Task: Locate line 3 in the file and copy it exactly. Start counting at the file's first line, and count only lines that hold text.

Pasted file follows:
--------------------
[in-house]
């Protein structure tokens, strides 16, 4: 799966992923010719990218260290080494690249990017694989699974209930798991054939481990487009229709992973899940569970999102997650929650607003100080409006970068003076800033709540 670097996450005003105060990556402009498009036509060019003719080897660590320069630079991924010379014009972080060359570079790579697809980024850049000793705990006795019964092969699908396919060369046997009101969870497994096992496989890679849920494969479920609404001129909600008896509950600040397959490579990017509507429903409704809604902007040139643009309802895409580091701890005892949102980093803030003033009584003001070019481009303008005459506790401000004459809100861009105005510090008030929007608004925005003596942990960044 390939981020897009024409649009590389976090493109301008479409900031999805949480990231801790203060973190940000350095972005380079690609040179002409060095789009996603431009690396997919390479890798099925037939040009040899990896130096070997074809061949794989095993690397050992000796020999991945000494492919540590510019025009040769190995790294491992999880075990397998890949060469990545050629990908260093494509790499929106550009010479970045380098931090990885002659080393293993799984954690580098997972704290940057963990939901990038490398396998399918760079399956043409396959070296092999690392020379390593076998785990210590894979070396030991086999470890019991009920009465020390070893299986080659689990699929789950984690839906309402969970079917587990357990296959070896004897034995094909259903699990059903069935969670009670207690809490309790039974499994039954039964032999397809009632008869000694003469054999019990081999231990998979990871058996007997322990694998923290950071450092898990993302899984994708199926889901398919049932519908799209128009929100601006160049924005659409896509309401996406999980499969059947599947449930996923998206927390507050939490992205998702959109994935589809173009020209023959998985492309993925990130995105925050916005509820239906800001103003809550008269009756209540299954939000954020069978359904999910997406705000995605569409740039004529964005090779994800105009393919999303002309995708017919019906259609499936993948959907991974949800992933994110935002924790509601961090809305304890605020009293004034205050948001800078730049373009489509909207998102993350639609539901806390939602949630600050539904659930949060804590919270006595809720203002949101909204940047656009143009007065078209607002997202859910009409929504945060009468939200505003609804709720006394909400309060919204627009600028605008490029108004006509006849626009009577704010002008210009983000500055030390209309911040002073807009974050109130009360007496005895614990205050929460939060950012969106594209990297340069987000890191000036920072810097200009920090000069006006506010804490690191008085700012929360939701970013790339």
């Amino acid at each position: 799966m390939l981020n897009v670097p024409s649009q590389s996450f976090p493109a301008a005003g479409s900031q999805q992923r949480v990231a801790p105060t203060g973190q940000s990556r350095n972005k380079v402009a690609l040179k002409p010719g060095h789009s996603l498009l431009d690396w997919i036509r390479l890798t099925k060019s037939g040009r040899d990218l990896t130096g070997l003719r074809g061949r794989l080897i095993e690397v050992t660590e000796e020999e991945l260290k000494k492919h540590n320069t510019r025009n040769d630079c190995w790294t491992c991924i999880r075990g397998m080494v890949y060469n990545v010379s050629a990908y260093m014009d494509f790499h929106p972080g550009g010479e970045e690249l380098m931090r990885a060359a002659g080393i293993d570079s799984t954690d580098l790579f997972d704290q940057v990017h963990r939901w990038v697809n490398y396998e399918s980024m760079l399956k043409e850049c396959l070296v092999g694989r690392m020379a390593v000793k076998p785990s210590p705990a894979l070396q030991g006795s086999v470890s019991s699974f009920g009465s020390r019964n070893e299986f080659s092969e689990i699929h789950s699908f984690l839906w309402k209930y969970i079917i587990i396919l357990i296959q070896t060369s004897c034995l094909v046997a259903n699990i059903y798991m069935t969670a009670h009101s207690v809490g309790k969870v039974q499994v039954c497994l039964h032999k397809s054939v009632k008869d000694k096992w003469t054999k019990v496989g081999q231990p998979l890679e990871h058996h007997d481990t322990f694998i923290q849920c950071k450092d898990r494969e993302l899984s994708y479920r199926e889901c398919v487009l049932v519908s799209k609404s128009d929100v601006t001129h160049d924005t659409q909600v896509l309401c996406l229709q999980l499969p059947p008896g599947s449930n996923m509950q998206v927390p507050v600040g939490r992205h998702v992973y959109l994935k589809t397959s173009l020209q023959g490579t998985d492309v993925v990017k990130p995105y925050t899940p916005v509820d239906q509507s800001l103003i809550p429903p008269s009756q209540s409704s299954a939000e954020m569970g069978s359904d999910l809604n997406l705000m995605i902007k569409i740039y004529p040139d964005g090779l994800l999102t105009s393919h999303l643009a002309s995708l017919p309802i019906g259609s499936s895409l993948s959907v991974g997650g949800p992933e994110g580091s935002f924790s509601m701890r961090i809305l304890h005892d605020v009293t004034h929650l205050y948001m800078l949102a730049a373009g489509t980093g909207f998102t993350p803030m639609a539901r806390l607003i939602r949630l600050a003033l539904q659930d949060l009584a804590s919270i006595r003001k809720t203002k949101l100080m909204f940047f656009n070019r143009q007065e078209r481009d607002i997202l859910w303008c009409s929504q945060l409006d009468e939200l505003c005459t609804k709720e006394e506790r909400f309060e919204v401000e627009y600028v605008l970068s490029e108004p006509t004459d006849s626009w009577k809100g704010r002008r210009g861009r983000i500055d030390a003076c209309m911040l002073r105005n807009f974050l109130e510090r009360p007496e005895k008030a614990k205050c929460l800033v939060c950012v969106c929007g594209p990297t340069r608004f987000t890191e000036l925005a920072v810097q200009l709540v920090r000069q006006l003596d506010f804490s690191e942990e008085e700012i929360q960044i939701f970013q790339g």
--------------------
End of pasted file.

């Amino acid at each position: 799966m390939l981020n897009v670097p024409s649009q590389s996450f976090p493109a301008a005003g479409s900031q999805q992923r949480v990231a801790p105060t203060g973190q940000s990556r350095n972005k380079v402009a690609l040179k002409p010719g060095h789009s996603l498009l431009d690396w997919i036509r390479l890798t099925k060019s037939g040009r040899d990218l990896t130096g070997l003719r074809g061949r794989l080897i095993e690397v050992t660590e000796e020999e991945l260290k000494k492919h540590n320069t510019r025009n040769d630079c190995w790294t491992c991924i999880r075990g397998m080494v890949y060469n990545v010379s050629a990908y260093m014009d494509f790499h929106p972080g550009g010479e970045e690249l380098m931090r990885a060359a002659g080393i293993d570079s799984t954690d580098l790579f997972d704290q940057v990017h963990r939901w990038v697809n490398y396998e399918s980024m760079l399956k043409e850049c396959l070296v092999g694989r690392m020379a390593v000793k076998p785990s210590p705990a894979l070396q030991g006795s086999v470890s019991s699974f009920g009465s020390r019964n070893e299986f080659s092969e689990i699929h789950s699908f984690l839906w309402k209930y969970i079917i587990i396919l357990i296959q070896t060369s004897c034995l094909v046997a259903n699990i059903y798991m069935t969670a009670h009101s207690v809490g309790k969870v039974q499994v039954c497994l039964h032999k397809s054939v009632k008869d000694k096992w003469t054999k019990v496989g081999q231990p998979l890679e990871h058996h007997d481990t322990f694998i923290q849920c950071k450092d898990r494969e993302l899984s994708y479920r199926e889901c398919v487009l049932v519908s799209k609404s128009d929100v601006t001129h160049d924005t659409q909600v896509l309401c996406l229709q999980l499969p059947p008896g599947s449930n996923m509950q998206v927390p507050v600040g939490r992205h998702v992973y959109l994935k589809t397959s173009l020209q023959g490579t998985d492309v993925v990017k990130p995105y925050t899940p916005v509820d239906q509507s800001l103003i809550p429903p008269s009756q209540s409704s299954a939000e954020m569970g069978s359904d999910l809604n997406l705000m995605i902007k569409i740039y004529p040139d964005g090779l994800l999102t105009s393919h999303l643009a002309s995708l017919p309802i019906g259609s499936s895409l993948s959907v991974g997650g949800p992933e994110g580091s935002f924790s509601m701890r961090i809305l304890h005892d605020v009293t004034h929650l205050y948001m800078l949102a730049a373009g489509t980093g909207f998102t993350p803030m639609a539901r806390l607003i939602r949630l600050a003033l539904q659930d949060l009584a804590s919270i006595r003001k809720t203002k949101l100080m909204f940047f656009n070019r143009q007065e078209r481009d607002i997202l859910w303008c009409s929504q945060l409006d009468e939200l505003c005459t609804k709720e006394e506790r909400f309060e919204v401000e627009y600028v605008l970068s490029e108004p006509t004459d006849s626009w009577k809100g704010r002008r210009g861009r983000i500055d030390a003076c209309m911040l002073r105005n807009f974050l109130e510090r009360p007496e005895k008030a614990k205050c929460l800033v939060c950012v969106c929007g594209p990297t340069r608004f987000t890191e000036l925005a920072v810097q200009l709540v920090r000069q006006l003596d506010f804490s690191e942990e008085e700012i929360q960044i939701f970013q790339g």